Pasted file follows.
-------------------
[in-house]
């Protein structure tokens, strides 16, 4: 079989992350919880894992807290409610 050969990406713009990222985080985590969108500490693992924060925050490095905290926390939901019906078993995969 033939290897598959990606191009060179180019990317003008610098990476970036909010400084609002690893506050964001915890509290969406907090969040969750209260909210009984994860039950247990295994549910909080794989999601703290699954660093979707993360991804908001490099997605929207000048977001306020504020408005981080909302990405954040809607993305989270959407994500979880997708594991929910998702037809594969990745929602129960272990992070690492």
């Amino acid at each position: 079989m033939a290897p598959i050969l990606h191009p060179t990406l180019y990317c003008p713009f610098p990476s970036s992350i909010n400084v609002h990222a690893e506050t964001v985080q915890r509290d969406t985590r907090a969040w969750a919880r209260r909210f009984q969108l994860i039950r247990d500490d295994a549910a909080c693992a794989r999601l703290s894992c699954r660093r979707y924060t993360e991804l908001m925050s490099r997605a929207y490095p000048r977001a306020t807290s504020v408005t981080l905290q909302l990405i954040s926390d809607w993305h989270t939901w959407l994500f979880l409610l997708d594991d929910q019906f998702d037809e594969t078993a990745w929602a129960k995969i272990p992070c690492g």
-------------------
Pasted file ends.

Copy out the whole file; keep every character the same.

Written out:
[in-house]
């Protein structure tokens, strides 16, 4: 079989992350919880894992807290409610 050969990406713009990222985080985590969108500490693992924060925050490095905290926390939901019906078993995969 033939290897598959990606191009060179180019990317003008610098990476970036909010400084609002690893506050964001915890509290969406907090969040969750209260909210009984994860039950247990295994549910909080794989999601703290699954660093979707993360991804908001490099997605929207000048977001306020504020408005981080909302990405954040809607993305989270959407994500979880997708594991929910998702037809594969990745929602129960272990992070690492």
């Amino acid at each position: 079989m033939a290897p598959i050969l990606h191009p060179t990406l180019y990317c003008p713009f610098p990476s970036s992350i909010n400084v609002h990222a690893e506050t964001v985080q915890r509290d969406t985590r907090a969040w969750a919880r209260r909210f009984q969108l994860i039950r247990d500490d295994a549910a909080c693992a794989r999601l703290s894992c699954r660093r979707y924060t993360e991804l908001m925050s490099r997605a929207y490095p000048r977001a306020t807290s504020v408005t981080l905290q909302l990405i954040s926390d809607w993305h989270t939901w959407l994500f979880l409610l997708d594991d929910q019906f998702d037809e594969t078993a990745w929602a129960k995969i272990p992070c690492g």